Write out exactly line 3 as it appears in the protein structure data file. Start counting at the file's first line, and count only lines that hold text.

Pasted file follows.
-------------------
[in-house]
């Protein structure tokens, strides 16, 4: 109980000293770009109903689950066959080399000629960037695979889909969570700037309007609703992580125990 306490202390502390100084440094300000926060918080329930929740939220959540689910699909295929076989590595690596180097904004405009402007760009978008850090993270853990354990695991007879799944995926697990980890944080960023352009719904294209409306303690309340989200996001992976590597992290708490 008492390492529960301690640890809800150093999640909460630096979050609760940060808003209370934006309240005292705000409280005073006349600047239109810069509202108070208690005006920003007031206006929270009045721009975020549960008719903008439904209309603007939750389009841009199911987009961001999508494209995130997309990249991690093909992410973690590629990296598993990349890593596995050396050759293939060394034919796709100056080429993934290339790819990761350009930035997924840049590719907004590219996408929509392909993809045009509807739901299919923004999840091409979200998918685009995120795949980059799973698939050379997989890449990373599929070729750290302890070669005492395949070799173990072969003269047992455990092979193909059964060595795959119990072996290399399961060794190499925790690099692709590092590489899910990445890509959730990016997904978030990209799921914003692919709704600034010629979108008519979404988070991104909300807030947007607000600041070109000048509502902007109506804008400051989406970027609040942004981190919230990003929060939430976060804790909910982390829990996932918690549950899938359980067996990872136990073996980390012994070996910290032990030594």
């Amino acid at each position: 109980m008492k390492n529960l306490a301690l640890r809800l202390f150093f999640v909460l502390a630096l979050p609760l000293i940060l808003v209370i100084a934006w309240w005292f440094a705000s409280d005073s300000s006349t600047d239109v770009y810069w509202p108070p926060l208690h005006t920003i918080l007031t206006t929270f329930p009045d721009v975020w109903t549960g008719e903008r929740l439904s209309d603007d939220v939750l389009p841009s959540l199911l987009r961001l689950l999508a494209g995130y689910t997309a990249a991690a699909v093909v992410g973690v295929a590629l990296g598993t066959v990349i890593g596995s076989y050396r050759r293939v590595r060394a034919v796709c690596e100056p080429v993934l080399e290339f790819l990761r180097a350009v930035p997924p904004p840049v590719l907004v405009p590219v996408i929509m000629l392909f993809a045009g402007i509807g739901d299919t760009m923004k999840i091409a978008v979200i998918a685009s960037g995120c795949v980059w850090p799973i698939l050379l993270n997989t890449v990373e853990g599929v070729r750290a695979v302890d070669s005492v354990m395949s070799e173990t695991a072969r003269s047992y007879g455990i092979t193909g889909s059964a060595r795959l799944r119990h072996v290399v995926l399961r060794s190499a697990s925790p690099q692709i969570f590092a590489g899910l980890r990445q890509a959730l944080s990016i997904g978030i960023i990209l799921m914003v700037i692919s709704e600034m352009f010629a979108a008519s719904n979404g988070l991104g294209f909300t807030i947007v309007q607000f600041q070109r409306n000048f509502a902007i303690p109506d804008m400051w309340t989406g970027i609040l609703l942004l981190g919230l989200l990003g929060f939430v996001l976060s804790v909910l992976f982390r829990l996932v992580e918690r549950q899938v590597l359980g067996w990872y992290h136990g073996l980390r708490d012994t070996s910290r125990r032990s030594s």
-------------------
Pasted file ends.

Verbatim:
């Amino acid at each position: 109980m008492k390492n529960l306490a301690l640890r809800l202390f150093f999640v909460l502390a630096l979050p609760l000293i940060l808003v209370i100084a934006w309240w005292f440094a705000s409280d005073s300000s006349t600047d239109v770009y810069w509202p108070p926060l208690h005006t920003i918080l007031t206006t929270f329930p009045d721009v975020w109903t549960g008719e903008r929740l439904s209309d603007d939220v939750l389009p841009s959540l199911l987009r961001l689950l999508a494209g995130y689910t997309a990249a991690a699909v093909v992410g973690v295929a590629l990296g598993t066959v990349i890593g596995s076989y050396r050759r293939v590595r060394a034919v796709c690596e100056p080429v993934l080399e290339f790819l990761r180097a350009v930035p997924p904004p840049v590719l907004v405009p590219v996408i929509m000629l392909f993809a045009g402007i509807g739901d299919t760009m923004k999840i091409a978008v979200i998918a685009s960037g995120c795949v980059w850090p799973i698939l050379l993270n997989t890449v990373e853990g599929v070729r750290a695979v302890d070669s005492v354990m395949s070799e173990t695991a072969r003269s047992y007879g455990i092979t193909g889909s059964a060595r795959l799944r119990h072996v290399v995926l399961r060794s190499a697990s925790p690099q692709i969570f590092a590489g899910l980890r990445q890509a959730l944080s990016i997904g978030i960023i990209l799921m914003v700037i692919s709704e600034m352009f010629a979108a008519s719904n979404g988070l991104g294209f909300t807030i947007v309007q607000f600041q070109r409306n000048f509502a902007i303690p109506d804008m400051w309340t989406g970027i609040l609703l942004l981190g919230l989200l990003g929060f939430v996001l976060s804790v909910l992976f982390r829990l996932v992580e918690r549950q899938v590597l359980g067996w990872y992290h136990g073996l980390r708490d012994t070996s910290r125990r032990s030594s």